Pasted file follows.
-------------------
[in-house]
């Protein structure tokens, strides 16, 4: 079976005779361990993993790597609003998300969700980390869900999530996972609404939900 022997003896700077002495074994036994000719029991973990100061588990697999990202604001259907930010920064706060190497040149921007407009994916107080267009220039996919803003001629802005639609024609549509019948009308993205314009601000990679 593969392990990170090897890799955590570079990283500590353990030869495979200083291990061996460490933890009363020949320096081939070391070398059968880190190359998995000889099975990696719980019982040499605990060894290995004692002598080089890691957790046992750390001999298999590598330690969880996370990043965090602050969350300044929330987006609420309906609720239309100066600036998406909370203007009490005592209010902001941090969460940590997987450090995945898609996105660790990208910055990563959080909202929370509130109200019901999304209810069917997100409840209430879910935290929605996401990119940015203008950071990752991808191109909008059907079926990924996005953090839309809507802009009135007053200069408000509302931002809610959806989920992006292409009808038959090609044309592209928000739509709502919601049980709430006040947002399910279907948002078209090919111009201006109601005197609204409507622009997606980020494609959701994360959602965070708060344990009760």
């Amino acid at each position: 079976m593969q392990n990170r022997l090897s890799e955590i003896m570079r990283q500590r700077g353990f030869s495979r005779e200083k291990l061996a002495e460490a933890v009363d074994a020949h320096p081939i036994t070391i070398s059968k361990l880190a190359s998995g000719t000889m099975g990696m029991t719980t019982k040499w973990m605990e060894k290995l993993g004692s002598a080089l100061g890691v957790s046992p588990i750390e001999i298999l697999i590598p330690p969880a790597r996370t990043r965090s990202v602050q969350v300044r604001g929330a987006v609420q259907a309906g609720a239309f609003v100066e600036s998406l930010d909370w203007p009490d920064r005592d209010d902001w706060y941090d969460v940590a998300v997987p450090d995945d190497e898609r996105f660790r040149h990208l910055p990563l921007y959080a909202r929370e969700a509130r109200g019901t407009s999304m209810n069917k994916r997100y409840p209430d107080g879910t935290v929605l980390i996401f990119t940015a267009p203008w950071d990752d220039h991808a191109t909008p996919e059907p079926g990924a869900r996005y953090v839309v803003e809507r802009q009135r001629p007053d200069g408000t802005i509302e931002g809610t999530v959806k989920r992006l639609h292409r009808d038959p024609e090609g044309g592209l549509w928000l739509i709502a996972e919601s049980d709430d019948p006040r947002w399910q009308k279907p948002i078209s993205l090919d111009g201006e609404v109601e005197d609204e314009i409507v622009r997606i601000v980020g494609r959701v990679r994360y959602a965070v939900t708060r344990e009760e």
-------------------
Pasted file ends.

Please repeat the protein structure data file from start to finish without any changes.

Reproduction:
[in-house]
């Protein structure tokens, strides 16, 4: 079976005779361990993993790597609003998300969700980390869900999530996972609404939900 022997003896700077002495074994036994000719029991973990100061588990697999990202604001259907930010920064706060190497040149921007407009994916107080267009220039996919803003001629802005639609024609549509019948009308993205314009601000990679 593969392990990170090897890799955590570079990283500590353990030869495979200083291990061996460490933890009363020949320096081939070391070398059968880190190359998995000889099975990696719980019982040499605990060894290995004692002598080089890691957790046992750390001999298999590598330690969880996370990043965090602050969350300044929330987006609420309906609720239309100066600036998406909370203007009490005592209010902001941090969460940590997987450090995945898609996105660790990208910055990563959080909202929370509130109200019901999304209810069917997100409840209430879910935290929605996401990119940015203008950071990752991808191109909008059907079926990924996005953090839309809507802009009135007053200069408000509302931002809610959806989920992006292409009808038959090609044309592209928000739509709502919601049980709430006040947002399910279907948002078209090919111009201006109601005197609204409507622009997606980020494609959701994360959602965070708060344990009760």
């Amino acid at each position: 079976m593969q392990n990170r022997l090897s890799e955590i003896m570079r990283q500590r700077g353990f030869s495979r005779e200083k291990l061996a002495e460490a933890v009363d074994a020949h320096p081939i036994t070391i070398s059968k361990l880190a190359s998995g000719t000889m099975g990696m029991t719980t019982k040499w973990m605990e060894k290995l993993g004692s002598a080089l100061g890691v957790s046992p588990i750390e001999i298999l697999i590598p330690p969880a790597r996370t990043r965090s990202v602050q969350v300044r604001g929330a987006v609420q259907a309906g609720a239309f609003v100066e600036s998406l930010d909370w203007p009490d920064r005592d209010d902001w706060y941090d969460v940590a998300v997987p450090d995945d190497e898609r996105f660790r040149h990208l910055p990563l921007y959080a909202r929370e969700a509130r109200g019901t407009s999304m209810n069917k994916r997100y409840p209430d107080g879910t935290v929605l980390i996401f990119t940015a267009p203008w950071d990752d220039h991808a191109t909008p996919e059907p079926g990924a869900r996005y953090v839309v803003e809507r802009q009135r001629p007053d200069g408000t802005i509302e931002g809610t999530v959806k989920r992006l639609h292409r009808d038959p024609e090609g044309g592209l549509w928000l739509i709502a996972e919601s049980d709430d019948p006040r947002w399910q009308k279907p948002i078209s993205l090919d111009g201006e609404v109601e005197d609204e314009i409507v622009r997606i601000v980020g494609r959701v990679r994360y959602a965070v939900t708060r344990e009760e």